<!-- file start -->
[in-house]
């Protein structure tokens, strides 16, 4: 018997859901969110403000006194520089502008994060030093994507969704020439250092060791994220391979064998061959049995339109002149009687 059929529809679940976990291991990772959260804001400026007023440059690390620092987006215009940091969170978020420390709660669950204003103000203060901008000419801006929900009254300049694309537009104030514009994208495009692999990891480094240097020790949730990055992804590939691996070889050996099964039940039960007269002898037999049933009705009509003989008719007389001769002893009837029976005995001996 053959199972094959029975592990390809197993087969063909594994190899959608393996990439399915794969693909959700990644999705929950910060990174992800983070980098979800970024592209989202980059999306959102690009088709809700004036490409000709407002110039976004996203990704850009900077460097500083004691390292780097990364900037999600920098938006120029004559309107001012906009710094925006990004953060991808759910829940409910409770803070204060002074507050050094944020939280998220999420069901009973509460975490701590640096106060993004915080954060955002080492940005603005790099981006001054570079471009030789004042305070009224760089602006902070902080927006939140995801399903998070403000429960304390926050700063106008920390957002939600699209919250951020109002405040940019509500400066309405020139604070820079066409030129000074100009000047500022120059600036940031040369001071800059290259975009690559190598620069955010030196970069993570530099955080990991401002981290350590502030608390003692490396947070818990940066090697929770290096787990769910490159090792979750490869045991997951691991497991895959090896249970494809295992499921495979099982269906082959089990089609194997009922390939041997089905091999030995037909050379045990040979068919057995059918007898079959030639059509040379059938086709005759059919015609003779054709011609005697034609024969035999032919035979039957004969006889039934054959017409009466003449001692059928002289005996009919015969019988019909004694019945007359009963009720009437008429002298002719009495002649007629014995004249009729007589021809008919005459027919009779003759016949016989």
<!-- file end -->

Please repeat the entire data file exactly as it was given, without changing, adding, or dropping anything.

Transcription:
[in-house]
């Protein structure tokens, strides 16, 4: 018997859901969110403000006194520089502008994060030093994507969704020439250092060791994220391979064998061959049995339109002149009687 059929529809679940976990291991990772959260804001400026007023440059690390620092987006215009940091969170978020420390709660669950204003103000203060901008000419801006929900009254300049694309537009104030514009994208495009692999990891480094240097020790949730990055992804590939691996070889050996099964039940039960007269002898037999049933009705009509003989008719007389001769002893009837029976005995001996 053959199972094959029975592990390809197993087969063909594994190899959608393996990439399915794969693909959700990644999705929950910060990174992800983070980098979800970024592209989202980059999306959102690009088709809700004036490409000709407002110039976004996203990704850009900077460097500083004691390292780097990364900037999600920098938006120029004559309107001012906009710094925006990004953060991808759910829940409910409770803070204060002074507050050094944020939280998220999420069901009973509460975490701590640096106060993004915080954060955002080492940005603005790099981006001054570079471009030789004042305070009224760089602006902070902080927006939140995801399903998070403000429960304390926050700063106008920390957002939600699209919250951020109002405040940019509500400066309405020139604070820079066409030129000074100009000047500022120059600036940031040369001071800059290259975009690559190598620069955010030196970069993570530099955080990991401002981290350590502030608390003692490396947070818990940066090697929770290096787990769910490159090792979750490869045991997951691991497991895959090896249970494809295992499921495979099982269906082959089990089609194997009922390939041997089905091999030995037909050379045990040979068919057995059918007898079959030639059509040379059938086709005759059919015609003779054709011609005697034609024969035999032919035979039957004969006889039934054959017409009466003449001692059928002289005996009919015969019988019909004694019945007359009963009720009437008429002298002719009495002649007629014995004249009729007589021809008919005459027919009779003759016949016989």